Also, I hate that Iron Man is in this movie. Hate, hate, hate it. He’s not in the movie much, unlike the trailers will have you believe, but in the scenes that he is in he immediately takes control and switches focus away from Holland’s Spider-Man. In every moment that Spider-Man is in trouble, Iron Man swoops in to save the day. He falls into a lake, Iron Man saves him. A ship is splitting apart, Iron Man saves him. Imagine if another hero just swept in when Maguire was stopping the train in Spider-Man 2, or when Garfield dived to save falling bystanders off of a bridge in Amazing Spider-Man. Heroes have to answer for their choices and consequences in their stories, and Peter isn’t allowed to experience either in Homecoming. Tony didn’t have a “get out of jail free card” when he was stuck in a terrorist hellhole in Iron Man. Spidey doesn’t deserve a crutch just because he’s 15 years old.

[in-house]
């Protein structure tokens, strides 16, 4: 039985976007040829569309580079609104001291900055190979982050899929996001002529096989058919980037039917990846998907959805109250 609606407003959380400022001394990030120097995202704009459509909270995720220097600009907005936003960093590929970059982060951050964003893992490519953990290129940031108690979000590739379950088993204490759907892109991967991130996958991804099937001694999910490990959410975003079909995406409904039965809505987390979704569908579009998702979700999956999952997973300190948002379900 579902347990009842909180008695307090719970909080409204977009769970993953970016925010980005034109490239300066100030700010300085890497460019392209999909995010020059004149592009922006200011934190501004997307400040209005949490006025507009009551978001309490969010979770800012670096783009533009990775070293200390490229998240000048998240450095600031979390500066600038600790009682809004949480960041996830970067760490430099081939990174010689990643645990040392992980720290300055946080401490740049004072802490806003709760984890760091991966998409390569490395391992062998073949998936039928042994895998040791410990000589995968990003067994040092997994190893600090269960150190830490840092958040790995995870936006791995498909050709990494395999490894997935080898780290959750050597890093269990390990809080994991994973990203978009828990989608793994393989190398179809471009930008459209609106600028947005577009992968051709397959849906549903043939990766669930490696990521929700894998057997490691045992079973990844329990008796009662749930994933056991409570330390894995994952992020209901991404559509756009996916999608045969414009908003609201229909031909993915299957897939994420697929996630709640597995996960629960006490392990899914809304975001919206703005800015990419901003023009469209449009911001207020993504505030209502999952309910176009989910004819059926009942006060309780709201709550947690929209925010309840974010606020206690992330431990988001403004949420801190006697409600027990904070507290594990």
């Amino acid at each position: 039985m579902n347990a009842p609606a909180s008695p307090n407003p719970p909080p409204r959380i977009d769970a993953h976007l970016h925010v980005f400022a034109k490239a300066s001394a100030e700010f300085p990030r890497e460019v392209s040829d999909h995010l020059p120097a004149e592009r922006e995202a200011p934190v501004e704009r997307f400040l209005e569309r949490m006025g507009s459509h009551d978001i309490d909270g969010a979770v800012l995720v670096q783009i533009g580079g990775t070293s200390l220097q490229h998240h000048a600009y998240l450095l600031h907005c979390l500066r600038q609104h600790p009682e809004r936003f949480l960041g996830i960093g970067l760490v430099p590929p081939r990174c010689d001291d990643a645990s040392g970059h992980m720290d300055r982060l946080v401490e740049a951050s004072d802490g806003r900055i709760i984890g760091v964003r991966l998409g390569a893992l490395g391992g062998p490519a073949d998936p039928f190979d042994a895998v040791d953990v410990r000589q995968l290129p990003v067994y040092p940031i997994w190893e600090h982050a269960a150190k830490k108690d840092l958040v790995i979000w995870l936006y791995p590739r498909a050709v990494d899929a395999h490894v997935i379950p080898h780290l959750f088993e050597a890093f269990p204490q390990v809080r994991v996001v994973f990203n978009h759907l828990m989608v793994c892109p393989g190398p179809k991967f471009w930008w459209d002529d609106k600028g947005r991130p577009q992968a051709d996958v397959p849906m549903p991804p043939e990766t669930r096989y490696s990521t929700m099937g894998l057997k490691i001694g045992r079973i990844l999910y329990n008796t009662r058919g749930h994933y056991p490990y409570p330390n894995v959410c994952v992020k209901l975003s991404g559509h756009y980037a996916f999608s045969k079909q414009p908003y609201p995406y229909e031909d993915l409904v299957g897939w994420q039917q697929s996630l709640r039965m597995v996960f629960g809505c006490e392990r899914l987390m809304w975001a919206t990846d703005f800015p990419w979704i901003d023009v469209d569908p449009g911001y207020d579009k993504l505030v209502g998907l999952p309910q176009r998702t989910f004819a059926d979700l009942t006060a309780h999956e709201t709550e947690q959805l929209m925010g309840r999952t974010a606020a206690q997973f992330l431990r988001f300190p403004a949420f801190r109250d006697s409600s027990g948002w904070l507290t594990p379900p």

Everything else from the movie is functional and little else. The writing is uninspired and demonstrates why having a large writing team doesn’t always equal better content (Homecoming had six writers, including Watts). The score by Michael Giacchino is fun and upbeat, but lacks the dramatic overtones that is prevalent in his previous compositions. And the visual effects are… inconsistent. Some parts look amazing, like when Spidey and the super villain Vulture (Michael Keaton) are fighting on top of the Staten Island Ferry. Other times they can’t close a door without looking like it’s from a video game. I remind you that Marvel just made one billion dollars from Captain America: Civil War last year, and this is their follow-up.